In the wake of a tragic ATV accident in Marshall County, authorities want to emphasize that ATVs and alcohol don't mix.
Marshall County Chief Deputy Kevin Cecil says drinking and riding ATVs has almost become commonplace.
He says people have two misconceptions: that accidents only happen to other people, and that they can handle their alcohol and not be impaired.
"With alcohol on board it's just like any other vehicle," said Chief Cecil. "I mean things can happen. You become impaired and your motor skills become less acute."
He says if your ATV has seat belts, use them.
And he says not only does the operator need to be sober, but also focused and not distracted.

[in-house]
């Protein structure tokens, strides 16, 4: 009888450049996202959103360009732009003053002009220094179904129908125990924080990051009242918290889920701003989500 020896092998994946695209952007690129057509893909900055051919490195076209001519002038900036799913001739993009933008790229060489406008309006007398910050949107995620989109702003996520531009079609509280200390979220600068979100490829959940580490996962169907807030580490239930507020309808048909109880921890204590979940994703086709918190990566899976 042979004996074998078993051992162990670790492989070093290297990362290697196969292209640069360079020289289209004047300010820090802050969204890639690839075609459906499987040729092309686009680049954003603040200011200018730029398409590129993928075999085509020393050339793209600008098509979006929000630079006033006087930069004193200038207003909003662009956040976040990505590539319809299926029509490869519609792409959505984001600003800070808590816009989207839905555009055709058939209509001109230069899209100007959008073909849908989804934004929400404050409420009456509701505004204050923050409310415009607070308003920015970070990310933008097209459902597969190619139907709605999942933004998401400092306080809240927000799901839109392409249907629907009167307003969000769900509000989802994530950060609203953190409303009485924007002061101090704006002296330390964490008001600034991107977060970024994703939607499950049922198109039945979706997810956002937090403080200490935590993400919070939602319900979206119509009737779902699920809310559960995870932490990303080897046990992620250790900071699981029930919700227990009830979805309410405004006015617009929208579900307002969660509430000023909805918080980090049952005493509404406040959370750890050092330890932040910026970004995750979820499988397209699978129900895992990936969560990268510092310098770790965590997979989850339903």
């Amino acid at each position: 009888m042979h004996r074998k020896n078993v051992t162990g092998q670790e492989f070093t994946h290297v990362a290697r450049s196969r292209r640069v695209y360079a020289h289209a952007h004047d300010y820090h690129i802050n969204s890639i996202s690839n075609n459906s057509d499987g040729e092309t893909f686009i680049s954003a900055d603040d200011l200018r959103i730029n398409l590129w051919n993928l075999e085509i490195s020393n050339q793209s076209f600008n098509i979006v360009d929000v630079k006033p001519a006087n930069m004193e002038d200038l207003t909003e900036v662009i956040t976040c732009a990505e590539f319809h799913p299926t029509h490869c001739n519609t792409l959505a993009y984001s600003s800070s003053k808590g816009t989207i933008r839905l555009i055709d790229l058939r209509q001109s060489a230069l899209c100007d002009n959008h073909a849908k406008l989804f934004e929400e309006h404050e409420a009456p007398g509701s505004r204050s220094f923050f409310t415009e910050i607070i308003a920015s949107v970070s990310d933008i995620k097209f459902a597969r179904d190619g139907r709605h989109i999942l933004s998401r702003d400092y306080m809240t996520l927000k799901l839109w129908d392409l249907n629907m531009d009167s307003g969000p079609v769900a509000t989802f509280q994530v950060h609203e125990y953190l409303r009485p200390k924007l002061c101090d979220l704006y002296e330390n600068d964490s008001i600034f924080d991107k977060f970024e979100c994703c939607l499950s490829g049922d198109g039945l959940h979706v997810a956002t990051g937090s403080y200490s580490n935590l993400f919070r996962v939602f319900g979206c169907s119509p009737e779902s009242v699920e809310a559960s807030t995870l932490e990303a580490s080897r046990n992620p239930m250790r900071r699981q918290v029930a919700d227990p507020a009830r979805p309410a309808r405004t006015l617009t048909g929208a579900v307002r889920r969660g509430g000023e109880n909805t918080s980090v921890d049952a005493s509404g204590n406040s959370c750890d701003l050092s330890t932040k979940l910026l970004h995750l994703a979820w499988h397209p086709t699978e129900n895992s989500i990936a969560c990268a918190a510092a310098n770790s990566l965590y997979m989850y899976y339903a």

"We've seen many instances where people have been in accidents just because they became distracted in some way, or drove off the roadway because of being distracted," he noted.
Cecil says people have the impression that ATVs can go anywhere and do anything, and that's not accurate.
"All Terrain Vehicles--that's kind of a misnomer," he said. "Because things can happen just as easy on an ATV as in a regular vehicle."
He urges drivers of any vehicle not to drive impaired.